There is one aspect of the design where you can argue Mobvoi chose fashion over form, and it’s the shape. Mobvoi went with a circular rather than square design with the TicWatch Pro 3. I’ve always thought circular smartwatches look better than square ones, but there’s no denying that going with a square design would have allowed Mobvoi to squeeze in even more sensors and battery power. I have little complaints with the TicWatch Pro 3’s battery life, though, as I’ll explain in a later section.

Two buttons lie on the right side of the TicWatch Pro 3—the only blemishes on the overall design. A physically rotating crown adds bulk and wrist gestures are still clunky, so these two buttons are necessary to actually use the smartwatch. They serve multiple functions, too. Clicking the top button once opens the app drawer. Clicking it twice boosts the brightness temporarily. Pressing and holding the top button launches the Google Assistant. As for the bottom button, clicking it once launches a user-defined shortcut (that defaults to Mobvoi’s “TicExercise” app), clicking it twice launches Google Pay, and pressing and hold the bottom button launches the power menu.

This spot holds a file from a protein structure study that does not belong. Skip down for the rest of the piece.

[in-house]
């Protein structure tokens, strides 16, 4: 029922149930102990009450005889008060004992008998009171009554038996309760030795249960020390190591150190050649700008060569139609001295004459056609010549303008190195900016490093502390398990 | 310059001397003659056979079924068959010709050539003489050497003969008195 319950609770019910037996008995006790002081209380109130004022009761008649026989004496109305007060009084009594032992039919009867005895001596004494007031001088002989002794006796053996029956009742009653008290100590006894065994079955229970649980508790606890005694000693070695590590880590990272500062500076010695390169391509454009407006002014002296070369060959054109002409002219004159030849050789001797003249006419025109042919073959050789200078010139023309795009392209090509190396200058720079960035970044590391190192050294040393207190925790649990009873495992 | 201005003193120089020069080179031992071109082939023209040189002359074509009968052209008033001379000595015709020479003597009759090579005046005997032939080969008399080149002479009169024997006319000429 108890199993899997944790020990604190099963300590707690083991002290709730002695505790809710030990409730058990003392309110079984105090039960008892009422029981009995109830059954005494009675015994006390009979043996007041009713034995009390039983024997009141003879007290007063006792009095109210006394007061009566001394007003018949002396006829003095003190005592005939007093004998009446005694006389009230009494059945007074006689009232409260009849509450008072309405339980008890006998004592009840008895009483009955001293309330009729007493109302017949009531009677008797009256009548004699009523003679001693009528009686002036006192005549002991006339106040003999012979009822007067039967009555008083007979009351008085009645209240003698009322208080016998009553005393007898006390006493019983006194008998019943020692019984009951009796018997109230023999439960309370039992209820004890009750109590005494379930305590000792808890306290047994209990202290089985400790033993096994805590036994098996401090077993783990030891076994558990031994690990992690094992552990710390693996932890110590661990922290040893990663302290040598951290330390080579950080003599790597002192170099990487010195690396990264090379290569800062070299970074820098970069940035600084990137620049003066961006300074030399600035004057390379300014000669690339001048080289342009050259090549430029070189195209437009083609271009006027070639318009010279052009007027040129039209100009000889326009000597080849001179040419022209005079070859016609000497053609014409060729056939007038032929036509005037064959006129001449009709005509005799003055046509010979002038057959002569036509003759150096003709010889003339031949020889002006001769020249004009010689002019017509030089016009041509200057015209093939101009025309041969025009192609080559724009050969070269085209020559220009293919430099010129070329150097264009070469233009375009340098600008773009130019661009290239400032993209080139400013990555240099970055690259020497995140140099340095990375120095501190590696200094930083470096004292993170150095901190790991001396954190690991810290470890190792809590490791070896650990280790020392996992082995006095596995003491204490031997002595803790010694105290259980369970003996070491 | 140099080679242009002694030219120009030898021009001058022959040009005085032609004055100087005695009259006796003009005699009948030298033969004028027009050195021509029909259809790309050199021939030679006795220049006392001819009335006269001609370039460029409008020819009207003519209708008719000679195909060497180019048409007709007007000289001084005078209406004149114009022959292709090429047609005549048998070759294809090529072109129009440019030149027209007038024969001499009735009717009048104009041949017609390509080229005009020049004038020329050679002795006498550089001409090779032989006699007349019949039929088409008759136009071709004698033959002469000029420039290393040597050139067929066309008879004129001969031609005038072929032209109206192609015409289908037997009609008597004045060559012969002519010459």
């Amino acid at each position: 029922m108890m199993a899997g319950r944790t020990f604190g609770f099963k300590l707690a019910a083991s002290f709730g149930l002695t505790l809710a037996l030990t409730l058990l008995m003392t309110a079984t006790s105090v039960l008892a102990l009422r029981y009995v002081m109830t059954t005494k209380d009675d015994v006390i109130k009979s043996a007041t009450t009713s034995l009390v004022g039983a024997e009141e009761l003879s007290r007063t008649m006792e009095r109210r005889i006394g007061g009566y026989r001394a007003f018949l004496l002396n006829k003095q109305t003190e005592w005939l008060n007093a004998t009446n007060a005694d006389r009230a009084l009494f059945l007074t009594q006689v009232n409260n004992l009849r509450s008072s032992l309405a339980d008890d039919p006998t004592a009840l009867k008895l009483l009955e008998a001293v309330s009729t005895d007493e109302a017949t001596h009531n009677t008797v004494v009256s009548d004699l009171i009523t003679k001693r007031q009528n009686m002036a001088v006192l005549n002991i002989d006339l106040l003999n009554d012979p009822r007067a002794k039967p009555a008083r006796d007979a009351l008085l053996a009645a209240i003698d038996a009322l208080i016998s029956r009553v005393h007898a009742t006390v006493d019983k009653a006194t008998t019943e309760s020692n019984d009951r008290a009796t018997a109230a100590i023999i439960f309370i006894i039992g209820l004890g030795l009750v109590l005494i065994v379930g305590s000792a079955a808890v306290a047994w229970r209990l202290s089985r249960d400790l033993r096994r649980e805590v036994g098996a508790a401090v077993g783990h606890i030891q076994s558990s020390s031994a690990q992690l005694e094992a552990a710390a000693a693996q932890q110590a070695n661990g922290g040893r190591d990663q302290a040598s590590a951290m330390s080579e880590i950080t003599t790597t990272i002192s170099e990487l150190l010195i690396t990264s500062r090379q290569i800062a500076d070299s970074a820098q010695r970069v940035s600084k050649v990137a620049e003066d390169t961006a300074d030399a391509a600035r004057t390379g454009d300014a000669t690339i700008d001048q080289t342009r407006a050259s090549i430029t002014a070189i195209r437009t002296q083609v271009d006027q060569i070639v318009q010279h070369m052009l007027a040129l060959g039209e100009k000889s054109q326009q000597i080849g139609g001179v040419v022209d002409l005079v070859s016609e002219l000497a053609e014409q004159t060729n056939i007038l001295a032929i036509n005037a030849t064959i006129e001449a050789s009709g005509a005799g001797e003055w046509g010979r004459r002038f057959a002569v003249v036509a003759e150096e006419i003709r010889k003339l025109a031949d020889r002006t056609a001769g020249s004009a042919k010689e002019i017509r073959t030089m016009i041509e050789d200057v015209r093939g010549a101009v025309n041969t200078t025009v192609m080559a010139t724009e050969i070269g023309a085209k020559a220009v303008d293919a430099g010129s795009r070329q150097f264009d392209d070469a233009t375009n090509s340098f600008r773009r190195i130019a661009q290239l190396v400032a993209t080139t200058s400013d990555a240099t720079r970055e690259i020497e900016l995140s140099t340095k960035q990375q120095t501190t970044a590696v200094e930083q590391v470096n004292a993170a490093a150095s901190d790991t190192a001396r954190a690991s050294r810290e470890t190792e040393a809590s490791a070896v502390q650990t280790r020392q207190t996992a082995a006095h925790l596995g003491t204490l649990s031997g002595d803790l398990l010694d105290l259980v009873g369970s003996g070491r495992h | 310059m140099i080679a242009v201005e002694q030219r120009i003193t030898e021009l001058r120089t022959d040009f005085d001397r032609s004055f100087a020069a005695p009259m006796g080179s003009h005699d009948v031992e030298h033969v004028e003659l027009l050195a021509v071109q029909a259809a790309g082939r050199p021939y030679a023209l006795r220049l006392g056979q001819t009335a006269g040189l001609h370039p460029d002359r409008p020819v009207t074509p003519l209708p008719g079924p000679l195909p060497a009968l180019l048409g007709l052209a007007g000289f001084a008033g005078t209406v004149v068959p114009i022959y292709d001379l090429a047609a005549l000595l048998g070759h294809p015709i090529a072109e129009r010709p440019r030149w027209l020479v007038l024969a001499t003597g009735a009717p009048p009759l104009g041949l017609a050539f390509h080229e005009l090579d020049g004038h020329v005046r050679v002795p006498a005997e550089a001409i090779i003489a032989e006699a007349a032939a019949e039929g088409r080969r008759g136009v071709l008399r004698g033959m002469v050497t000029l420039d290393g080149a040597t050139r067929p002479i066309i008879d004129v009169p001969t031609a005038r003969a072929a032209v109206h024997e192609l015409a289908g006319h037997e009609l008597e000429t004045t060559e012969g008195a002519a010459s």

The buttons aren’t flush with the watch’s body, meaning they stick out quite a bit. The buttons also require a bit of force to press, so you’re unlikely to accidentally push them most of the time. But when you do want to push them, you’ll easily be able hit the right one without looking.

The watch strap that comes with the TicWatch Pro 3 is made of silicone. It’s lightweight, is 22mm in size, and has orange stitching along both sides. There are 11 holes for the rubber loop and watch buckle to slot into. Watch straps are generally replaceable, so if you aren’t a fan of Mobvoi’s black silicone strap, you can purchase a third-party watch strap of your choice. I, personally, don’t mind the default watch strap, since it matches the color of the watch and is super lightweight.